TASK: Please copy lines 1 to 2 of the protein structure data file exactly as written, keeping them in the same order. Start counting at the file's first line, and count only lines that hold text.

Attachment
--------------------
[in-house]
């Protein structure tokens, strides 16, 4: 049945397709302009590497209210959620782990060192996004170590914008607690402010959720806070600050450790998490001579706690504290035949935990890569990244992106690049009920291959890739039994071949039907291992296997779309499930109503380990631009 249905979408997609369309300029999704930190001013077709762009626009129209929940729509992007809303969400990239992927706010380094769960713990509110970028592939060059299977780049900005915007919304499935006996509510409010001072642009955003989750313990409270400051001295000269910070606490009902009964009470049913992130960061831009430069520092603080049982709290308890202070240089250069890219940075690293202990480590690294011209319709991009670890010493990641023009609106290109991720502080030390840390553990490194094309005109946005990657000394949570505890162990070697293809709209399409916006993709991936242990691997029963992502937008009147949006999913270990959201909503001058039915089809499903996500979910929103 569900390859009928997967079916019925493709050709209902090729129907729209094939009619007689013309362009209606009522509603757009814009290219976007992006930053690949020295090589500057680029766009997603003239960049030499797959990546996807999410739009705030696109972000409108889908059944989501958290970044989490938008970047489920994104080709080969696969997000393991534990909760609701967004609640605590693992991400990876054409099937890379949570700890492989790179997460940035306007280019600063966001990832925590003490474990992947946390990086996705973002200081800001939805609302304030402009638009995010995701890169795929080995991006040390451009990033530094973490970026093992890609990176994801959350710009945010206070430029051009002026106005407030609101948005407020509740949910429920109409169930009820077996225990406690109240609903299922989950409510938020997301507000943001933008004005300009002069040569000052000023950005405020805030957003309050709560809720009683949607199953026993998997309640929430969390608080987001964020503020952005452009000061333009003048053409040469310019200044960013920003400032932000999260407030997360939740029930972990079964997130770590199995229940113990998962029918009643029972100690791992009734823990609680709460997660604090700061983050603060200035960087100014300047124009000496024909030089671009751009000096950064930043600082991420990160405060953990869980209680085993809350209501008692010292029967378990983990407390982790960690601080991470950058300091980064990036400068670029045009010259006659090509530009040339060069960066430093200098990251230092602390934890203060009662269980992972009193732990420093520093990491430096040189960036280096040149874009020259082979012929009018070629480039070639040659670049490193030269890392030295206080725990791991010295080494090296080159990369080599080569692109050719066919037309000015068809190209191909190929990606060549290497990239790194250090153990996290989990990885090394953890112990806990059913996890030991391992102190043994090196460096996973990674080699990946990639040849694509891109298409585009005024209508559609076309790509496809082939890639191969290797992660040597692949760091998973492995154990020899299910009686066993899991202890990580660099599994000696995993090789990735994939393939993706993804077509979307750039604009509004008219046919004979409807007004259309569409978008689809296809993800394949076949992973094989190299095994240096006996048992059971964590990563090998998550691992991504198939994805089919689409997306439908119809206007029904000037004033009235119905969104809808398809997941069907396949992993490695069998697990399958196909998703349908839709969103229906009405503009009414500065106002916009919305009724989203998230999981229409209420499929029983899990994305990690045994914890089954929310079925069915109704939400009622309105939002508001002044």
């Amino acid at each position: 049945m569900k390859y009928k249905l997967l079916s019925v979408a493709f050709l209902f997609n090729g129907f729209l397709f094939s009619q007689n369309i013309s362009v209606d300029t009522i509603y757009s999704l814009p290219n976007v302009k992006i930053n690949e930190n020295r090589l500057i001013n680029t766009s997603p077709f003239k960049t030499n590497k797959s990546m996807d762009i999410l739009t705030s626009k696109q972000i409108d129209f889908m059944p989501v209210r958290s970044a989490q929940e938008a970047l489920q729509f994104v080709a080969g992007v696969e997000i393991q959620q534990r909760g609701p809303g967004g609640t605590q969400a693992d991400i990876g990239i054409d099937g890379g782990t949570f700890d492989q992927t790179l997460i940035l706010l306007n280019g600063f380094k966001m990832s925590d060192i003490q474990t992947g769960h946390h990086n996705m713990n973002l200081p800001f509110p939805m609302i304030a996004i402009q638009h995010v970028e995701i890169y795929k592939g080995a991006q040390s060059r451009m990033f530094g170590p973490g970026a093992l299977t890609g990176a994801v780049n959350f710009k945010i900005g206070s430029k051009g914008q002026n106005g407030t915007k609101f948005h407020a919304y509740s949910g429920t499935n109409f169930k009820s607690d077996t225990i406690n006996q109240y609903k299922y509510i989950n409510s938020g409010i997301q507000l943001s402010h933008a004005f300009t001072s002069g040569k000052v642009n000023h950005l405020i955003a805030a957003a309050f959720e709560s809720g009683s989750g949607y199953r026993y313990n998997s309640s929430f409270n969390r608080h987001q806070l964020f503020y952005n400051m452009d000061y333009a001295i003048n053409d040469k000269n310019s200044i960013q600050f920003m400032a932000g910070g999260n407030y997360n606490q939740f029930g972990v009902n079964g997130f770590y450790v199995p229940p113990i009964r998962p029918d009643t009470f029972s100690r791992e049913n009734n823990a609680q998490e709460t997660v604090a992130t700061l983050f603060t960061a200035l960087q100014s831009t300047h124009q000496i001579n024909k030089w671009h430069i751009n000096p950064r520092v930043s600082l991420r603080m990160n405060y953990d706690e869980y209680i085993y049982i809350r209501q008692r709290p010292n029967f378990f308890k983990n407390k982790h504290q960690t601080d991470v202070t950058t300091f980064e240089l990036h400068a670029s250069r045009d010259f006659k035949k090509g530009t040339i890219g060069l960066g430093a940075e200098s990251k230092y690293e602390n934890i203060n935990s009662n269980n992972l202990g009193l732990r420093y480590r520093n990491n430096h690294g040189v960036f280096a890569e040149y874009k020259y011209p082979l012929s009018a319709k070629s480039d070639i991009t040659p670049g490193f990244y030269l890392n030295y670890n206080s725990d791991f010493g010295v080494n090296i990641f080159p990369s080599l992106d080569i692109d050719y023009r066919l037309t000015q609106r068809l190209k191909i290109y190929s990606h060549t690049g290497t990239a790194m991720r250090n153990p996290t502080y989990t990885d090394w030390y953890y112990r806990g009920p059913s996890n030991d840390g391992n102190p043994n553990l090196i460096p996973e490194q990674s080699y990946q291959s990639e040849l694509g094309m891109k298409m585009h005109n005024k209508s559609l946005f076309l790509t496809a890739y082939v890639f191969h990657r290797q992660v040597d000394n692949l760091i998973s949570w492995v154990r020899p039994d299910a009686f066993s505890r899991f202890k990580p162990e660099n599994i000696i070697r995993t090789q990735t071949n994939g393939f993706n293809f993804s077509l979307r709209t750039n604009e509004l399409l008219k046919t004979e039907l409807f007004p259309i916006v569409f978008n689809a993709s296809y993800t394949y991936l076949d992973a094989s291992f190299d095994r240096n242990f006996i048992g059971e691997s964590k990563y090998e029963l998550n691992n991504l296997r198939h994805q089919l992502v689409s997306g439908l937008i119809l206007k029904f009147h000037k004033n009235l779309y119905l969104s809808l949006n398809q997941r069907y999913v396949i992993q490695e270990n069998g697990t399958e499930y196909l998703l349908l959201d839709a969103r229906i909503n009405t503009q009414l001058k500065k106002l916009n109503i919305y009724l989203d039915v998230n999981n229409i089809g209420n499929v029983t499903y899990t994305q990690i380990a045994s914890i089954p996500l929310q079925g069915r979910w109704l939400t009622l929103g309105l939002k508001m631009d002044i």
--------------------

[in-house]
């Protein structure tokens, strides 16, 4: 049945397709302009590497209210959620782990060192996004170590914008607690402010959720806070600050450790998490001579706690504290035949935990890569990244992106690049009920291959890739039994071949039907291992296997779309499930109503380990631009 249905979408997609369309300029999704930190001013077709762009626009129209929940729509992007809303969400990239992927706010380094769960713990509110970028592939060059299977780049900005915007919304499935006996509510409010001072642009955003989750313990409270400051001295000269910070606490009902009964009470049913992130960061831009430069520092603080049982709290308890202070240089250069890219940075690293202990480590690294011209319709991009670890010493990641023009609106290109991720502080030390840390553990490194094309005109946005990657000394949570505890162990070697293809709209399409916006993709991936242990691997029963992502937008009147949006999913270990959201909503001058039915089809499903996500979910929103 569900390859009928997967079916019925493709050709209902090729129907729209094939009619007689013309362009209606009522509603757009814009290219976007992006930053690949020295090589500057680029766009997603003239960049030499797959990546996807999410739009705030696109972000409108889908059944989501958290970044989490938008970047489920994104080709080969696969997000393991534990909760609701967004609640605590693992991400990876054409099937890379949570700890492989790179997460940035306007280019600063966001990832925590003490474990992947946390990086996705973002200081800001939805609302304030402009638009995010995701890169795929080995991006040390451009990033530094973490970026093992890609990176994801959350710009945010206070430029051009002026106005407030609101948005407020509740949910429920109409169930009820077996225990406690109240609903299922989950409510938020997301507000943001933008004005300009002069040569000052000023950005405020805030957003309050709560809720009683949607199953026993998997309640929430969390608080987001964020503020952005452009000061333009003048053409040469310019200044960013920003400032932000999260407030997360939740029930972990079964997130770590199995229940113990998962029918009643029972100690791992009734823990609680709460997660604090700061983050603060200035960087100014300047124009000496024909030089671009751009000096950064930043600082991420990160405060953990869980209680085993809350209501008692010292029967378990983990407390982790960690601080991470950058300091980064990036400068670029045009010259006659090509530009040339060069960066430093200098990251230092602390934890203060009662269980992972009193732990420093520093990491430096040189960036280096040149874009020259082979012929009018070629480039070639040659670049490193030269890392030295206080725990791991010295080494090296080159990369080599080569692109050719066919037309000015068809190209191909190929990606060549290497990239790194250090153990996290989990990885090394953890112990806990059913996890030991391992102190043994090196460096996973990674080699990946990639040849694509891109298409585009005024209508559609076309790509496809082939890639191969290797992660040597692949760091998973492995154990020899299910009686066993899991202890990580660099599994000696995993090789990735994939393939993706993804077509979307750039604009509004008219046919004979409807007004259309569409978008689809296809993800394949076949992973094989190299095994240096006996048992059971964590990563090998998550691992991504198939994805089919689409997306439908119809206007029904000037004033009235119905969104809808398809997941069907396949992993490695069998697990399958196909998703349908839709969103229906009405503009009414500065106002916009919305009724989203998230999981229409209420499929029983899990994305990690045994914890089954929310079925069915109704939400009622309105939002508001002044």